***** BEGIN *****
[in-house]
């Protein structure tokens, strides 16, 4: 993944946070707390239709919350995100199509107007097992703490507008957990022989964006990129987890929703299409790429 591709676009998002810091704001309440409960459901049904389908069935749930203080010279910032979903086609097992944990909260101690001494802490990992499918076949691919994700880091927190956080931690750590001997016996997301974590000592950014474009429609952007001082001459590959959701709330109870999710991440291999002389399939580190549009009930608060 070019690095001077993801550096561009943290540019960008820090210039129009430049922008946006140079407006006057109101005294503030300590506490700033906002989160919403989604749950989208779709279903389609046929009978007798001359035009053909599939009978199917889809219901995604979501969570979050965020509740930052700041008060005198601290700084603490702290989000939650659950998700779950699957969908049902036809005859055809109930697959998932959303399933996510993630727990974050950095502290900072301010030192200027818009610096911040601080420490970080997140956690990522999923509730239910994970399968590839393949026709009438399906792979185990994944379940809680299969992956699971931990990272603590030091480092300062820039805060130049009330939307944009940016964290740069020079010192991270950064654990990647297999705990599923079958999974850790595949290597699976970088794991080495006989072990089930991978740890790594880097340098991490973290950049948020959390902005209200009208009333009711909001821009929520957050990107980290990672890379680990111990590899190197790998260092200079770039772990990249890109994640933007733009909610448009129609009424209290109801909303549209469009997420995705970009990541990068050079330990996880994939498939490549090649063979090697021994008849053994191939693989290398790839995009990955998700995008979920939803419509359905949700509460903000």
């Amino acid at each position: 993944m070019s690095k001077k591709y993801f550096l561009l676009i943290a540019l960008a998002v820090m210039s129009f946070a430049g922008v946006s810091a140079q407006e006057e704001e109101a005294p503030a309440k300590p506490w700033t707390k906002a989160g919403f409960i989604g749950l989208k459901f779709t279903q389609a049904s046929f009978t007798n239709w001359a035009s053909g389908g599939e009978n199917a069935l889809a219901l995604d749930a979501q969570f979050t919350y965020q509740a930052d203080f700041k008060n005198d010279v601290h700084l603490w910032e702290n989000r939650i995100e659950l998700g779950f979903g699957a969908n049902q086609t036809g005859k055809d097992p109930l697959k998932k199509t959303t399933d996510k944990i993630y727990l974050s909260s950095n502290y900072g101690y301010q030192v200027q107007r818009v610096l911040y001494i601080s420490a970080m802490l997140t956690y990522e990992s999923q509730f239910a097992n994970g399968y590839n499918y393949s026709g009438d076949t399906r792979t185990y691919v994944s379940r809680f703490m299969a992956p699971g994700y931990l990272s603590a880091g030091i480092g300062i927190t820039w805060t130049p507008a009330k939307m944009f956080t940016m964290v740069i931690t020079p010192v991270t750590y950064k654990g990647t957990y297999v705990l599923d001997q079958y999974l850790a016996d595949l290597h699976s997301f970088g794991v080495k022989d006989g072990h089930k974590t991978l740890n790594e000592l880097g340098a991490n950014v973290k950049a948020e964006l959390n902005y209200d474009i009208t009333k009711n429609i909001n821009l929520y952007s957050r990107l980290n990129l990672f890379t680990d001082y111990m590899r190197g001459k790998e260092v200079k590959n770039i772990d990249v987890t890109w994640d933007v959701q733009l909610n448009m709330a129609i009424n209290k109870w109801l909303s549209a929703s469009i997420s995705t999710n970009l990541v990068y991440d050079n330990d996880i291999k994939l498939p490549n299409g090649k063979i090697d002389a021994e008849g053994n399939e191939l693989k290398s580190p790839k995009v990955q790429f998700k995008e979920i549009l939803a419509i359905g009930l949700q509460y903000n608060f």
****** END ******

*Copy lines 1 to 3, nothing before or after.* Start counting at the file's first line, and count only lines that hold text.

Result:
[in-house]
């Protein structure tokens, strides 16, 4: 993944946070707390239709919350995100199509107007097992703490507008957990022989964006990129987890929703299409790429 591709676009998002810091704001309440409960459901049904389908069935749930203080010279910032979903086609097992944990909260101690001494802490990992499918076949691919994700880091927190956080931690750590001997016996997301974590000592950014474009429609952007001082001459590959959701709330109870999710991440291999002389399939580190549009009930608060 070019690095001077993801550096561009943290540019960008820090210039129009430049922008946006140079407006006057109101005294503030300590506490700033906002989160919403989604749950989208779709279903389609046929009978007798001359035009053909599939009978199917889809219901995604979501969570979050965020509740930052700041008060005198601290700084603490702290989000939650659950998700779950699957969908049902036809005859055809109930697959998932959303399933996510993630727990974050950095502290900072301010030192200027818009610096911040601080420490970080997140956690990522999923509730239910994970399968590839393949026709009438399906792979185990994944379940809680299969992956699971931990990272603590030091480092300062820039805060130049009330939307944009940016964290740069020079010192991270950064654990990647297999705990599923079958999974850790595949290597699976970088794991080495006989072990089930991978740890790594880097340098991490973290950049948020959390902005209200009208009333009711909001821009929520957050990107980290990672890379680990111990590899190197790998260092200079770039772990990249890109994640933007733009909610448009129609009424209290109801909303549209469009997420995705970009990541990068050079330990996880994939498939490549090649063979090697021994008849053994191939693989290398790839995009990955998700995008979920939803419509359905949700509460903000």
């Amino acid at each position: 993944m070019s690095k001077k591709y993801f550096l561009l676009i943290a540019l960008a998002v820090m210039s129009f946070a430049g922008v946006s810091a140079q407006e006057e704001e109101a005294p503030a309440k300590p506490w700033t707390k906002a989160g919403f409960i989604g749950l989208k459901f779709t279903q389609a049904s046929f009978t007798n239709w001359a035009s053909g389908g599939e009978n199917a069935l889809a219901l995604d749930a979501q969570f979050t919350y965020q509740a930052d203080f700041k008060n005198d010279v601290h700084l603490w910032e702290n989000r939650i995100e659950l998700g779950f979903g699957a969908n049902q086609t036809g005859k055809d097992p109930l697959k998932k199509t959303t399933d996510k944990i993630y727990l974050s909260s950095n502290y900072g101690y301010q030192v200027q107007r818009v610096l911040y001494i601080s420490a970080m802490l997140t956690y990522e990992s999923q509730f239910a097992n994970g399968y590839n499918y393949s026709g009438d076949t399906r792979t185990y691919v994944s379940r809680f703490m299969a992956p699971g994700y931990l990272s603590a880091g030091i480092g300062i927190t820039w805060t130049p507008a009330k939307m944009f956080t940016m964290v740069i931690t020079p010192v991270t750590y950064k654990g990647t957990y297999v705990l599923d001997q079958y999974l850790a016996d595949l290597h699976s997301f970088g794991v080495k022989d006989g072990h089930k974590t991978l740890n790594e000592l880097g340098a991490n950014v973290k950049a948020e964006l959390n902005y209200d474009i009208t009333k009711n429609i909001n821009l929520y952007s957050r990107l980290n990129l990672f890379t680990d001082y111990m590899r190197g001459k790998e260092v200079k590959n770039i772990d990249v987890t890109w994640d933007v959701q733009l909610n448009m709330a129609i009424n209290k109870w109801l909303s549209a929703s469009i997420s995705t999710n970009l990541v990068y991440d050079n330990d996880i291999k994939l498939p490549n299409g090649k063979i090697d002389a021994e008849g053994n399939e191939l693989k290398s580190p790839k995009v990955q790429f998700k995008e979920i549009l939803a419509i359905g009930l949700q509460y903000n608060f």